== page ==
The Amish Cook: Gloria’s multigrain bread


My, this coronavirus scare has certainly done its share of shifting things in all directions exactly opposite of everyday life for millions and carefully planned events of all sorts. All or most people are affected in one way or another. Perhaps bigger than the virus is the uncertainty of how long all this will last and how things will turn out.

As I write, I glance out the window and watch the brilliant sunshine among the fluffy white clouds — one thing that is not affected by the virus. Ah, then watching the full moon on a starlit night reminds me that truly the Maker of it all is still in control. He really is on His throne as faithful and loving as ever, even when that reality gets fuzzy by our earth-bound minds. I certainly don’t understand all He allows on our journey here on earth. But you know, as we trust, even if it doesn’t make sense, He richly provides in ways we never imagined possible.

When I first heard of coronavirus, we were having our sick bout, which sounded almost identical to what they described as the coronavirus. To this day, we still wonder what it really was. But that’s okay, we don’t have to know, but I do know one thing, I really feel for anyone out there who is not feeling well. May God give each one grace. And to the millions out there who are trying to stay on top with inside out routines and plans being turned inside out, may God bring ends together supernaturally.

In Sunday School, the brother who had a devotional spoke comfort and hope, especially on the behalf of the coronavirus and how God doesn’t ignore those who depend on him. I was convicted and motivated when he shared the thought, “Worry hampers our efforts of today.” Of all things, if we live our days filled with worry, we are really just spinning our wheels! The biggest challenge for me was how he shared how worry shows a lack of faith and understanding of God. Hmm … Lord, increase my faith.

Today, I told Daniel how, ever since I was a little girl, I thought it would be such a neat experience to be snowbound. Guess what, we are “housebound,” not by beautiful blankets of snow. Even our church services, which never get canceled, have been called off in honor of the government who advised everyone to stay home unless there arose a genuine need to do otherwise.

Somehow, when being cooped up even with your favorite people, things get tested in ways you never really thought they would. Through it, relationships grow stronger, or if left to their natural state, simply wain faster than we care to admit. Last week when Daniel shared with all of us in the column about relationships, I was challenged as I quizzed myself whether I’m out to look for love in relationships or if I’m passionately out for the good of others. It seems if the latter is not the case, things just don’t come together like I thought they would or should.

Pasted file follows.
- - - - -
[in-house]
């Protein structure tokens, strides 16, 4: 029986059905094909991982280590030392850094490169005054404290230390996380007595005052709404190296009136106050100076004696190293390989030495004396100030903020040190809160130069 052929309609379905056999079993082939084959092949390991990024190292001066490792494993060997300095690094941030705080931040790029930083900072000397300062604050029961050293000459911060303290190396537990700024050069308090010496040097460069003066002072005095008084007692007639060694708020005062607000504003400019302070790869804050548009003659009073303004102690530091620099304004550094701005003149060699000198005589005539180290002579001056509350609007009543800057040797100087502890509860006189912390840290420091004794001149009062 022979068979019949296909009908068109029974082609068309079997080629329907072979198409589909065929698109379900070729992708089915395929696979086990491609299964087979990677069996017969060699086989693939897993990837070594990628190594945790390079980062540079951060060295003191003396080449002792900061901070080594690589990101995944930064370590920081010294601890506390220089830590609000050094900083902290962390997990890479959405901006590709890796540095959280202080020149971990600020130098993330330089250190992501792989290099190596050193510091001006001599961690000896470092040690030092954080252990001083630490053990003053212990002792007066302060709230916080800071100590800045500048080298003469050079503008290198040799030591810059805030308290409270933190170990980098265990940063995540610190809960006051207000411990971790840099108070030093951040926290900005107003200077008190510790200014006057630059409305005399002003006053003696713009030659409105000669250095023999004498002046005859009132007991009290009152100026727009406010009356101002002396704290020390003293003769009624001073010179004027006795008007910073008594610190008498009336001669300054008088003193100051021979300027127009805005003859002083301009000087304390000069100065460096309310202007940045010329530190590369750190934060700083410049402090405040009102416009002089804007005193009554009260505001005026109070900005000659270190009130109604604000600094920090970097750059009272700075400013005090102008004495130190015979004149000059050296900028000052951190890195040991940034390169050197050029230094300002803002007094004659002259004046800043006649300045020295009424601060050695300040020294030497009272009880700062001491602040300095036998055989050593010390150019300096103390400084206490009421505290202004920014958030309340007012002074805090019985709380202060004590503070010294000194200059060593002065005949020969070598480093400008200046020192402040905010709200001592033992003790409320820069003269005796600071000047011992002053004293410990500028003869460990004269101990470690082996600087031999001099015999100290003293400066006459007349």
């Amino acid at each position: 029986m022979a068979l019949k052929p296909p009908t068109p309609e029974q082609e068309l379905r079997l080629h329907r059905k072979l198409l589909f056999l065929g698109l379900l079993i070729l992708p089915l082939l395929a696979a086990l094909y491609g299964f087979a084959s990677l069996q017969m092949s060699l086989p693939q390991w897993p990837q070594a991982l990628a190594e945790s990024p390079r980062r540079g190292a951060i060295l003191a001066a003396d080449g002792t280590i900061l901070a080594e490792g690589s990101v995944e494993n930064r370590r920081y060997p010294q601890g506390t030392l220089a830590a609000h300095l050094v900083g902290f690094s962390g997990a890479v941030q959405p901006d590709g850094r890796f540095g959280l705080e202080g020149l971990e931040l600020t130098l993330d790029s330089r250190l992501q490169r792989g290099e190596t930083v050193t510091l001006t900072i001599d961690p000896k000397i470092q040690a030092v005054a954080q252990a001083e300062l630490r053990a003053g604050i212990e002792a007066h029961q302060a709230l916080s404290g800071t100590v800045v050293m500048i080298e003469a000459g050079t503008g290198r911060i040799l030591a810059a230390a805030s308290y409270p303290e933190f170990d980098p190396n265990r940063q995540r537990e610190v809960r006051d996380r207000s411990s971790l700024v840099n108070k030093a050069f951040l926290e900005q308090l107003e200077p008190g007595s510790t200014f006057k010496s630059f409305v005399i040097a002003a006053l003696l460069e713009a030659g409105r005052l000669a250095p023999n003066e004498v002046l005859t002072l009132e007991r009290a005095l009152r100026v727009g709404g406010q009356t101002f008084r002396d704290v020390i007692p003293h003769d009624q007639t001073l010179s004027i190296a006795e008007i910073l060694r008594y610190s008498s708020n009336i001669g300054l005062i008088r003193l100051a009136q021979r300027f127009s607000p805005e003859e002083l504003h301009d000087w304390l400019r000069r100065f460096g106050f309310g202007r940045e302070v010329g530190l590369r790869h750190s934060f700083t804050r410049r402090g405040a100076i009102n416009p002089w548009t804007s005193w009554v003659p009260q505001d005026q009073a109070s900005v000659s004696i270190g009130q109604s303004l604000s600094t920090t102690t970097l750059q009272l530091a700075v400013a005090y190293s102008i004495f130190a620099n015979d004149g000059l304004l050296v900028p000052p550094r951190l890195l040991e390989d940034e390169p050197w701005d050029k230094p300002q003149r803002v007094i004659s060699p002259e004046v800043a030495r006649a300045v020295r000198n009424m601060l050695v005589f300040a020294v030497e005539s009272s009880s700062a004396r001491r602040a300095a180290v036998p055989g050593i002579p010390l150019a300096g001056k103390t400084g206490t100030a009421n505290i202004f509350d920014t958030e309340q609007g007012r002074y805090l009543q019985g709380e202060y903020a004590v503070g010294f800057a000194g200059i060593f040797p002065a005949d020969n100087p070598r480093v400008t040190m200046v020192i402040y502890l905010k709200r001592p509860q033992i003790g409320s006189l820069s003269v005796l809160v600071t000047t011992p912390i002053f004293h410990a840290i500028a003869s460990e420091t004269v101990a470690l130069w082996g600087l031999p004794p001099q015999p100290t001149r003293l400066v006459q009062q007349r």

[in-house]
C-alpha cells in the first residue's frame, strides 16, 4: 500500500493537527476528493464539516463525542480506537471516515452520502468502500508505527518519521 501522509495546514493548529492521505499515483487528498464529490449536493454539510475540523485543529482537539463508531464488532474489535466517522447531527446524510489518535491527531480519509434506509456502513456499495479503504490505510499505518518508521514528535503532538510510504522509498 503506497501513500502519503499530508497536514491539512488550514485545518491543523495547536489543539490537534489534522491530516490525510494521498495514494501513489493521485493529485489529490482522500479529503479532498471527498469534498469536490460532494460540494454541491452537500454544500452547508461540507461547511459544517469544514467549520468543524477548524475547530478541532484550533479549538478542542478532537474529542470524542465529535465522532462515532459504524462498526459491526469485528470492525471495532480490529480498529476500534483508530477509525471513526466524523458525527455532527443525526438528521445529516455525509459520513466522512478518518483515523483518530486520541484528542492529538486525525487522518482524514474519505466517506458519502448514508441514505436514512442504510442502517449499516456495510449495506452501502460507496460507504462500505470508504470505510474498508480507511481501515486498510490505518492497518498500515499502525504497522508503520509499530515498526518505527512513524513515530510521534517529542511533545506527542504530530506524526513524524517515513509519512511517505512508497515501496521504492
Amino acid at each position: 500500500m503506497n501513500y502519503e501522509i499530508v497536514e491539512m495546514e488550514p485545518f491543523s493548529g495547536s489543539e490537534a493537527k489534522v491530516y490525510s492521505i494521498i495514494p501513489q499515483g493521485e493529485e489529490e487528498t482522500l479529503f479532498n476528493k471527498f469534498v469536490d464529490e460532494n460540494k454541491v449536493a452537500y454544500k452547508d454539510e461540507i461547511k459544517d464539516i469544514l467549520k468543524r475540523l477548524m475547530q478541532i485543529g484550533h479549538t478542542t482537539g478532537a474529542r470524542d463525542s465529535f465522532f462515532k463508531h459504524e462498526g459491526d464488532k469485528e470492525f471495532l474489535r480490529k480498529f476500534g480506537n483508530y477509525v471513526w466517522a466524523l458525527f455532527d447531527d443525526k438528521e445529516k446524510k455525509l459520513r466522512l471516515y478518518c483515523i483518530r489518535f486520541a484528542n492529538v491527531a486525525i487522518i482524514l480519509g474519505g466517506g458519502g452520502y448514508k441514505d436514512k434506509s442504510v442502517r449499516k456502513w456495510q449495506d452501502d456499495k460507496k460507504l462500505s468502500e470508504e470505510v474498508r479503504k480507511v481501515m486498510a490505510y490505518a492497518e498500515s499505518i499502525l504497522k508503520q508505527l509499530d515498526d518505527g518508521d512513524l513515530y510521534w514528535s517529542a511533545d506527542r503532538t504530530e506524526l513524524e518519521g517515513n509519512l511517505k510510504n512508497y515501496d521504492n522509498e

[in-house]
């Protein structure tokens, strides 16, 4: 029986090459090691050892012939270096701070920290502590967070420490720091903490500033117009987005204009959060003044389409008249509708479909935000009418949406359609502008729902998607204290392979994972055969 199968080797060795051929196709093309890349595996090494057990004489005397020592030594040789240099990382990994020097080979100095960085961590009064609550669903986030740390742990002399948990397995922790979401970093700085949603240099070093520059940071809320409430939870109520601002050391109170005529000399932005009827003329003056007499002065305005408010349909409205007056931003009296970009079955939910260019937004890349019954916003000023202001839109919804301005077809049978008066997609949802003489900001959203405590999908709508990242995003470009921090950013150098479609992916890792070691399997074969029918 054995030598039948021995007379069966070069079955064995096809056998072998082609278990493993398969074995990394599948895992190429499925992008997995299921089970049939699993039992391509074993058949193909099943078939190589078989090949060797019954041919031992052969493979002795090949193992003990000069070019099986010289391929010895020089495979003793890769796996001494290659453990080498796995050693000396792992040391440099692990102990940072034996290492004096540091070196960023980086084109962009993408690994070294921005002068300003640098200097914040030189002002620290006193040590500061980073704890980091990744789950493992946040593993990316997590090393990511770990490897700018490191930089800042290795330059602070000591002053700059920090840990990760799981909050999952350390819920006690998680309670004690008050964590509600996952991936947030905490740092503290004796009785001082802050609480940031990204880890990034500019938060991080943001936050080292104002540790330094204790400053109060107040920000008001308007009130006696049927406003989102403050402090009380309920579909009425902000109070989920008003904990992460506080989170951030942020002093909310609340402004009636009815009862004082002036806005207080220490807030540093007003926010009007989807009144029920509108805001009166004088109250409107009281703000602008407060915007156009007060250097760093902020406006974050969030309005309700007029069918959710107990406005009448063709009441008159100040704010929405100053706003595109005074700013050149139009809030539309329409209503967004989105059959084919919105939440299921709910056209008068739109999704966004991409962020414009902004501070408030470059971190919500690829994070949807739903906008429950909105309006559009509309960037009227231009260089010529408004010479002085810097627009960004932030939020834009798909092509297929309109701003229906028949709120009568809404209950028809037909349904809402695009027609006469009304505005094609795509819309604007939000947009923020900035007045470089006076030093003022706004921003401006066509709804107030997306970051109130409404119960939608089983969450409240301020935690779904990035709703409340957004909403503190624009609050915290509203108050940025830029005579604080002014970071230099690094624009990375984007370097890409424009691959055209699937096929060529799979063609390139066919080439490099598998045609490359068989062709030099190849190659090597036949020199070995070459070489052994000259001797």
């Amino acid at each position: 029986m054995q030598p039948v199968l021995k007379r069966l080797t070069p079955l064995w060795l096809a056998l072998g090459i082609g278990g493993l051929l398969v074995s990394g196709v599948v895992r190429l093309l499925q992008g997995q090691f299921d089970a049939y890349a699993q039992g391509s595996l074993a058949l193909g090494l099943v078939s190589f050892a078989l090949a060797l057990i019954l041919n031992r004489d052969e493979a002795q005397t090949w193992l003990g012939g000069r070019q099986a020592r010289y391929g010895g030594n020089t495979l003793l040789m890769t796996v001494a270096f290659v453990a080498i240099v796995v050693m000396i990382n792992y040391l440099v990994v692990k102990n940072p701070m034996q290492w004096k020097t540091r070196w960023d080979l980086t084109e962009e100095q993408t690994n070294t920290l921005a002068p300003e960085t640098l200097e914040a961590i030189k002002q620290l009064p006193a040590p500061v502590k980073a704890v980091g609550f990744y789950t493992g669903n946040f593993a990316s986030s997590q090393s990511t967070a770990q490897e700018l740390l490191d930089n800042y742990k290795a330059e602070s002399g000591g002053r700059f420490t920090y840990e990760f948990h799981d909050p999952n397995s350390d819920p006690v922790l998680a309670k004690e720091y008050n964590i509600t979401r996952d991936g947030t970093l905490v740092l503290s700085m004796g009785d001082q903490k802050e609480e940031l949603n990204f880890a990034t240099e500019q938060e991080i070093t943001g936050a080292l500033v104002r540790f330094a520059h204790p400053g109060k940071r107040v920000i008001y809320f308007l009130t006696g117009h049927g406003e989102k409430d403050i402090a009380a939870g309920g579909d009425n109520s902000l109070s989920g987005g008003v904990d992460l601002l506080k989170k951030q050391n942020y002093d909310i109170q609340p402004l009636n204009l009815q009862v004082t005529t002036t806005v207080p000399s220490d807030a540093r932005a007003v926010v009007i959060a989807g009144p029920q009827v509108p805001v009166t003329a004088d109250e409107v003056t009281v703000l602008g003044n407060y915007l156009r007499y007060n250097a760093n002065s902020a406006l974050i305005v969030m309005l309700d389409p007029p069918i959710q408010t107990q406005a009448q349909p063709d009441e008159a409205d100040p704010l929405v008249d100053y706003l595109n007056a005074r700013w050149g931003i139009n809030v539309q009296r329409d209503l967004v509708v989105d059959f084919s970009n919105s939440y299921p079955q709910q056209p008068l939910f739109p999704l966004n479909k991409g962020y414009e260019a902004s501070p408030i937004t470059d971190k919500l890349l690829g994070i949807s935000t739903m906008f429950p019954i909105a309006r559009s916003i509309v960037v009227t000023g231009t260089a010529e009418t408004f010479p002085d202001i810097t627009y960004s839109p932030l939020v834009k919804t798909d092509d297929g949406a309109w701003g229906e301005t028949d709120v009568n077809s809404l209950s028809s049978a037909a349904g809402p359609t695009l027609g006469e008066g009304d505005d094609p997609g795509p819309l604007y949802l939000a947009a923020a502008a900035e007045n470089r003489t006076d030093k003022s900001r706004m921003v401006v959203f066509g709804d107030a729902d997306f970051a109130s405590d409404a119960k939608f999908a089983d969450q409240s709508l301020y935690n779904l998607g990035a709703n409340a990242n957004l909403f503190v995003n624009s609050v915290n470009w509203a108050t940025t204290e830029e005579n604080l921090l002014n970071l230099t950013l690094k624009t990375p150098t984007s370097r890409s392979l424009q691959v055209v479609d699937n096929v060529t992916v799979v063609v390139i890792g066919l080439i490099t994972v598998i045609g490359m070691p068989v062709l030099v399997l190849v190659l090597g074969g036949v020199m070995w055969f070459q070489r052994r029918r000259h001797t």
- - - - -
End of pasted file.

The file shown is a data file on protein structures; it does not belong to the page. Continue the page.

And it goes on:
We are blessed as Daniel has had orders for furniture in the shop so far. We were thankful to have the go ahead from the local police to continue work there, so he and his brother John continue to work there as usual.

My cousin who lives next door planned to get married on April 11th and have 350 guests at her wedding. Only God knows what will happen. When I talked with her about it last week, I sensed a serenity in spite of all the odds poking at her. I just thought to myself, “That must be God blessing her endeavors to just trust Him.”

For most Amish people, canning their own garden goodies is just a normal part of life. When all this came up of people being encouraged to stock up on groceries and any needed supplies, one of our church ladies decided to take a tally of her canned goods. Though she hasn’t been out bragging about it, I did find out through the “grape vine” that she has right around 700 jars of canned goods still in stock. Wow, that has out done my shelves of canned goods!

My uncle’s grocery store next door is still in wide open succession. They’ve had phone calls from folks inquiring whether or not they still had toilet paper or bread and flour. So far, they’ve had an ample supply of all they’ve kept in stock over the past months. They are selling lots of baking supplies as people are in the process of baking things like their own bread like never before.

In case this may be the story for you, I’d like to pass on the recipe Owen introduced us to. He used to bake loaves of this bread by the dozens for churches to use for their Sunday noon lunch.


1 cup flour

1 cup sugar

2 Tb yeast

1 Tb salt

4 cups warm water

1 cup vegetable oil

3 cup wheat flour

7-9 cups bread or all purpose flour

Knead well. Keep adding flour and mixing until dough is slightly firm but still soft. It should still be a bit sticky. Let rise 20 minutes, preferably in a warm spot such as pilot heat of your oven. Divide bread into five well greased loaf pans loaves, kneading each loaf separately to pop any air holes. Using a fork, prick a dozen holes on the top of each loaf to pop any remaining air pockets. Let rise again for 30 minutes or until double, bake at 300 for 30-35 minutes or until golden brown. Remove from pans, put in bags while still a bit warm to help retain moisture. Enjoy a fresh slice with butter and lots of honey.

By Gloria Yoder

Gloria Yoder is an Amish mom, writer, and homemaker in rural Illinois. The Yoders travel primarily by horse-drawn buggy and live next to the settlement’s one-room school-house. Readers can write to Gloria at 10510 E. 350th Ave., Flat Rock, IL 62427

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